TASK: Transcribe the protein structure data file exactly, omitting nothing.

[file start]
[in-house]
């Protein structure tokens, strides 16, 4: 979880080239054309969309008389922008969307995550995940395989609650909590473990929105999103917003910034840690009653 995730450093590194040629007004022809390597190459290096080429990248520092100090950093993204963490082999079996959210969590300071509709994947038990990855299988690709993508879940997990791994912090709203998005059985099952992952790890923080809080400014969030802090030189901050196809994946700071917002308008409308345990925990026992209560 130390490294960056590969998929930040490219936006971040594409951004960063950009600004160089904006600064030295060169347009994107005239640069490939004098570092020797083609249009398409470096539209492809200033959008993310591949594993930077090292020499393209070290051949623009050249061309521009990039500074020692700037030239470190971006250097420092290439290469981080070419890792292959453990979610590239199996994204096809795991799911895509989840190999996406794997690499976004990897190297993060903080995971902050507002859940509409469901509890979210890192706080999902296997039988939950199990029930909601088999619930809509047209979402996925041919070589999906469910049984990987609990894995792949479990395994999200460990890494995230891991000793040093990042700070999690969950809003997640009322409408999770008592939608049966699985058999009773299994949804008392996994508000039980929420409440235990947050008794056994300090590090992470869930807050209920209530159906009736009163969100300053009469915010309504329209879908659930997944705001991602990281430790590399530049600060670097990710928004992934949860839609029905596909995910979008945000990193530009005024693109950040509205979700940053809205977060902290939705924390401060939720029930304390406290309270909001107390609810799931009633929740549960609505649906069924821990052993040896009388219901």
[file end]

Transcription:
[in-house]
């Protein structure tokens, strides 16, 4: 979880080239054309969309008389922008969307995550995940395989609650909590473990929105999103917003910034840690009653 995730450093590194040629007004022809390597190459290096080429990248520092100090950093993204963490082999079996959210969590300071509709994947038990990855299988690709993508879940997990791994912090709203998005059985099952992952790890923080809080400014969030802090030189901050196809994946700071917002308008409308345990925990026992209560 130390490294960056590969998929930040490219936006971040594409951004960063950009600004160089904006600064030295060169347009994107005239640069490939004098570092020797083609249009398409470096539209492809200033959008993310591949594993930077090292020499393209070290051949623009050249061309521009990039500074020692700037030239470190971006250097420092290439290469981080070419890792292959453990979610590239199996994204096809795991799911895509989840190999996406794997690499976004990897190297993060903080995971902050507002859940509409469901509890979210890192706080999902296997039988939950199990029930909601088999619930809509047209979402996925041919070589999906469910049984990987609990894995792949479990395994999200460990890494995230891991000793040093990042700070999690969950809003997640009322409408999770008592939608049966699985058999009773299994949804008392996994508000039980929420409440235990947050008794056994300090590090992470869930807050209920209530159906009736009163969100300053009469915010309504329209879908659930997944705001991602990281430790590399530049600060670097990710928004992934949860839609029905596909995910979008945000990193530009005024693109950040509205979700940053809205977060902290939705924390401060939720029930304390406290309270909001107390609810799931009633929740549960609505649906069924821990052993040896009388219901």